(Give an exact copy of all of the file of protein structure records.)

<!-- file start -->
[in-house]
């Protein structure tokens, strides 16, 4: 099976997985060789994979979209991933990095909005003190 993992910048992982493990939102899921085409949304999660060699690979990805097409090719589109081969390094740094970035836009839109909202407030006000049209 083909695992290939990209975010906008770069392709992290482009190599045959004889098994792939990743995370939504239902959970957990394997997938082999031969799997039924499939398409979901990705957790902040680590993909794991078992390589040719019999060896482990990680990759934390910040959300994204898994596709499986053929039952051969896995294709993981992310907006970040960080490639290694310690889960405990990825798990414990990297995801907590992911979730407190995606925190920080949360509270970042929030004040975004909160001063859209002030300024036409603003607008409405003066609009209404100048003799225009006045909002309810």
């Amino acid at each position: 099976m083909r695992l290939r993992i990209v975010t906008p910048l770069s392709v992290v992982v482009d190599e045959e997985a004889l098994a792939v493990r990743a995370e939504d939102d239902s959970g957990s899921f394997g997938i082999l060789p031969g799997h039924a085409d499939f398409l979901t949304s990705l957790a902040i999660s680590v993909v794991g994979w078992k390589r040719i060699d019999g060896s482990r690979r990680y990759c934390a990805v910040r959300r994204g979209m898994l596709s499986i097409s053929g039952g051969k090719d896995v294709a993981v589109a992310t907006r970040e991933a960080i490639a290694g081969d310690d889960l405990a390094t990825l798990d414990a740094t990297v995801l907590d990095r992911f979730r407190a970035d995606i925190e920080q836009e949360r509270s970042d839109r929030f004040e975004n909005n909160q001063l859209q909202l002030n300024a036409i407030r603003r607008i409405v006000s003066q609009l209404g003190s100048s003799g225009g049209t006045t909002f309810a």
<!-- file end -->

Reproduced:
[in-house]
């Protein structure tokens, strides 16, 4: 099976997985060789994979979209991933990095909005003190 993992910048992982493990939102899921085409949304999660060699690979990805097409090719589109081969390094740094970035836009839109909202407030006000049209 083909695992290939990209975010906008770069392709992290482009190599045959004889098994792939990743995370939504239902959970957990394997997938082999031969799997039924499939398409979901990705957790902040680590993909794991078992390589040719019999060896482990990680990759934390910040959300994204898994596709499986053929039952051969896995294709993981992310907006970040960080490639290694310690889960405990990825798990414990990297995801907590992911979730407190995606925190920080949360509270970042929030004040975004909160001063859209002030300024036409603003607008409405003066609009209404100048003799225009006045909002309810």
């Amino acid at each position: 099976m083909r695992l290939r993992i990209v975010t906008p910048l770069s392709v992290v992982v482009d190599e045959e997985a004889l098994a792939v493990r990743a995370e939504d939102d239902s959970g957990s899921f394997g997938i082999l060789p031969g799997h039924a085409d499939f398409l979901t949304s990705l957790a902040i999660s680590v993909v794991g994979w078992k390589r040719i060699d019999g060896s482990r690979r990680y990759c934390a990805v910040r959300r994204g979209m898994l596709s499986i097409s053929g039952g051969k090719d896995v294709a993981v589109a992310t907006r970040e991933a960080i490639a290694g081969d310690d889960l405990a390094t990825l798990d414990a740094t990297v995801l907590d990095r992911f979730r407190a970035d995606i925190e920080q836009e949360r509270s970042d839109r929030f004040e975004n909005n909160q001063l859209q909202l002030n300024a036409i407030r603003r607008i409405v006000s003066q609009l209404g003190s100048s003799g225009g049209t006045t909002f309810a």